November 17, 2009
I can’t find the exact quote, but when Paul Newman was on "Inside the Actors Studio" he said something like "If you always whisper you can’t make a point by whispering."
It’s as true in your writing as it is in acting. You need a dynamic range—you need to mix things up.
Look back at yesterday’s writing and make a list of how many words you have in each of your sentences. Although you will have a tendency to stay close to your average length, make sure that once in a while you break things up with a really short sentence or with one that goes on for a while. It helps.
With that in mind, look to vary the length of your sentences tomorrow when you write.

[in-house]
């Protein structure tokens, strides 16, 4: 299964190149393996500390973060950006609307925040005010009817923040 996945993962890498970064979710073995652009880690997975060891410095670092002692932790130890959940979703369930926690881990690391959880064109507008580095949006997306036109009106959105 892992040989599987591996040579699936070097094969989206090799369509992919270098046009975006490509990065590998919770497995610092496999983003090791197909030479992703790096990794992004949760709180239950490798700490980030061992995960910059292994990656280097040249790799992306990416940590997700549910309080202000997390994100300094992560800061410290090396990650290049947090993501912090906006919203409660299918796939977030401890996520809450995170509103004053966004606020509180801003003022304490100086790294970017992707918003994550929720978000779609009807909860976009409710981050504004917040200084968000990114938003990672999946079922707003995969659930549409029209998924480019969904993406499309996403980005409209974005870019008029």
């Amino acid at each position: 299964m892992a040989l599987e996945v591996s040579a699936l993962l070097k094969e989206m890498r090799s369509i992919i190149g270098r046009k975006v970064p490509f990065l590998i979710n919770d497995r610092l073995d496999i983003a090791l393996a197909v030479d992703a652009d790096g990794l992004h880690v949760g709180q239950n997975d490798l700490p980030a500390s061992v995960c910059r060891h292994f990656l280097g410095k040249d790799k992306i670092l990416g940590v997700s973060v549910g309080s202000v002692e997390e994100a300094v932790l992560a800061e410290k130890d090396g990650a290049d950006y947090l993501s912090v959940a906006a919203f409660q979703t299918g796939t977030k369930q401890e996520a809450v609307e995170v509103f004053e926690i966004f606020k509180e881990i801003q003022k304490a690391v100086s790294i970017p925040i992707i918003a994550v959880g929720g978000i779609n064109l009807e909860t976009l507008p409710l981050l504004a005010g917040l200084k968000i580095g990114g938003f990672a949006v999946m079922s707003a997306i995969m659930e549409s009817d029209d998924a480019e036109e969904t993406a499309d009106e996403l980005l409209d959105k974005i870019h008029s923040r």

Also, look at how you structure each topic. Is it always the same? Some little introduction followed by an example and finished off with a discussion of the subtleties. You need to mix that up too.
It’s not just what you write but how you write. If you write slowly then resolve tomorrow to knock out four pages in an hour. You can always fix them later—see how it feels to write fast. If you already write quickly, take a day to write slow and pedantically. Take your time and don’t worry about how many words you produce.
You’re creating jazz. You need to both play with what’s come before and you need to play against it. Right now you’re jamming. Experiment. Take risks.
This post originally appeared in the Pragmatic Life blog.